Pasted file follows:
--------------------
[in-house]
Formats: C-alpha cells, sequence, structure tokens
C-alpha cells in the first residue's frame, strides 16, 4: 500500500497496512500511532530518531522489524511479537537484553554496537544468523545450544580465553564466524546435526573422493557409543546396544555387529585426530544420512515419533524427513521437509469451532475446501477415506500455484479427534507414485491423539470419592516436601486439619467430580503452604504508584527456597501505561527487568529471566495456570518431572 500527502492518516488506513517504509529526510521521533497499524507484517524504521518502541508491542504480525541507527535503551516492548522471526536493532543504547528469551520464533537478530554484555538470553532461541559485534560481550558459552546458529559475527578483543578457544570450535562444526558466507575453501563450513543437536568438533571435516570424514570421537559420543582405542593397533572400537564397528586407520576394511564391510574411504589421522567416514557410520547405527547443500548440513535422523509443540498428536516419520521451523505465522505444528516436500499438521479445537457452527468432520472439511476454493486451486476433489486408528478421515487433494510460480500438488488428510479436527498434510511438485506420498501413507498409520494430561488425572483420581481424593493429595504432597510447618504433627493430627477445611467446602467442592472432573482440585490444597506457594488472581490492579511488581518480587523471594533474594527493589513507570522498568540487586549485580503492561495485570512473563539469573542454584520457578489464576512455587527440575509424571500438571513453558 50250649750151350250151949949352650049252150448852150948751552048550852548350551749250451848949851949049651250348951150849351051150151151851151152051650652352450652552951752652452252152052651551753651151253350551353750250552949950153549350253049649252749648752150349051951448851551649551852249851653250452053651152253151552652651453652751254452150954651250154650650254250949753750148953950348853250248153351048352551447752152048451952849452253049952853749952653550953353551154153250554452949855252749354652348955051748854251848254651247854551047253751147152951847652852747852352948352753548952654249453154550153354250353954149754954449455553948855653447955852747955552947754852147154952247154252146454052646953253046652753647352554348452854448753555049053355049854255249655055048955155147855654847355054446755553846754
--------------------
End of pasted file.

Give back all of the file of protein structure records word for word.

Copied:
[in-house]
Formats: C-alpha cells, sequence, structure tokens
C-alpha cells in the first residue's frame, strides 16, 4: 500500500497496512500511532530518531522489524511479537537484553554496537544468523545450544580465553564466524546435526573422493557409543546396544555387529585426530544420512515419533524427513521437509469451532475446501477415506500455484479427534507414485491423539470419592516436601486439619467430580503452604504508584527456597501505561527487568529471566495456570518431572 500527502492518516488506513517504509529526510521521533497499524507484517524504521518502541508491542504480525541507527535503551516492548522471526536493532543504547528469551520464533537478530554484555538470553532461541559485534560481550558459552546458529559475527578483543578457544570450535562444526558466507575453501563450513543437536568438533571435516570424514570421537559420543582405542593397533572400537564397528586407520576394511564391510574411504589421522567416514557410520547405527547443500548440513535422523509443540498428536516419520521451523505465522505444528516436500499438521479445537457452527468432520472439511476454493486451486476433489486408528478421515487433494510460480500438488488428510479436527498434510511438485506420498501413507498409520494430561488425572483420581481424593493429595504432597510447618504433627493430627477445611467446602467442592472432573482440585490444597506457594488472581490492579511488581518480587523471594533474594527493589513507570522498568540487586549485580503492561495485570512473563539469573542454584520457578489464576512455587527440575509424571500438571513453558 50250649750151350250151949949352650049252150448852150948751552048550852548350551749250451848949851949049651250348951150849351051150151151851151152051650652352450652552951752652452252152052651551753651151253350551353750250552949950153549350253049649252749648752150349051951448851551649551852249851653250452053651152253151552652651453652751254452150954651250154650650254250949753750148953950348853250248153351048352551447752152048451952849452253049952853749952653550953353551154153250554452949855252749354652348955051748854251848254651247854551047253751147152951847652852747852352948352753548952654249453154550153354250353954149754954449455553948855653447955852747955552947754852147154952247154252146454052646953253046652753647352554348452854448753555049053355049854255249655055048955155147855654847355054446755553846754